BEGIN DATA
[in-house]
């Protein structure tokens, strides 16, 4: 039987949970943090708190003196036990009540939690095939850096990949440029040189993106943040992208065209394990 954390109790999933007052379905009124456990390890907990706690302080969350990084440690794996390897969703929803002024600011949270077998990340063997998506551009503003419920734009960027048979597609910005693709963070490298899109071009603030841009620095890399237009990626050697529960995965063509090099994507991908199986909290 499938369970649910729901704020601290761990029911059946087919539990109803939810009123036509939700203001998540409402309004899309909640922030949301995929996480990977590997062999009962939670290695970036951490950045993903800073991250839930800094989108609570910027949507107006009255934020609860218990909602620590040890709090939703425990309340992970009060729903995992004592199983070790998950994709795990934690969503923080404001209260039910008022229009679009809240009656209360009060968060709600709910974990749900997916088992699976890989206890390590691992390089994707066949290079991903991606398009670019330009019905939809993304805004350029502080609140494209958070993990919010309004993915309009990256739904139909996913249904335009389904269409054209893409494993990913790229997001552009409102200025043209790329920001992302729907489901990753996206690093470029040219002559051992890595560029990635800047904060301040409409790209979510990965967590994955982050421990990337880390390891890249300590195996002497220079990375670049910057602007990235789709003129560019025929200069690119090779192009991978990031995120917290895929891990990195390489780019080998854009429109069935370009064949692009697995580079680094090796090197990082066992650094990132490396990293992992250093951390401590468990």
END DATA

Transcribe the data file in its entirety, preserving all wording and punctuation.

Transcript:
[in-house]
């Protein structure tokens, strides 16, 4: 039987949970943090708190003196036990009540939690095939850096990949440029040189993106943040992208065209394990 954390109790999933007052379905009124456990390890907990706690302080969350990084440690794996390897969703929803002024600011949270077998990340063997998506551009503003419920734009960027048979597609910005693709963070490298899109071009603030841009620095890399237009990626050697529960995965063509090099994507991908199986909290 499938369970649910729901704020601290761990029911059946087919539990109803939810009123036509939700203001998540409402309004899309909640922030949301995929996480990977590997062999009962939670290695970036951490950045993903800073991250839930800094989108609570910027949507107006009255934020609860218990909602620590040890709090939703425990309340992970009060729903995992004592199983070790998950994709795990934690969503923080404001209260039910008022229009679009809240009656209360009060968060709600709910974990749900997916088992699976890989206890390590691992390089994707066949290079991903991606398009670019330009019905939809993304805004350029502080609140494209958070993990919010309004993915309009990256739904139909996913249904335009389904269409054209893409494993990913790229997001552009409102200025043209790329920001992302729907489901990753996206690093470029040219002559051992890595560029990635800047904060301040409409790209979510990965967590994955982050421990990337880390390891890249300590195996002497220079990375670049910057602007990235789709003129560019025929200069690119090779192009991978990031995120917290895929891990990195390489780019080998854009429109069935370009064949692009697995580079680094090796090197990082066992650094990132490396990293992992250093951390401590468990």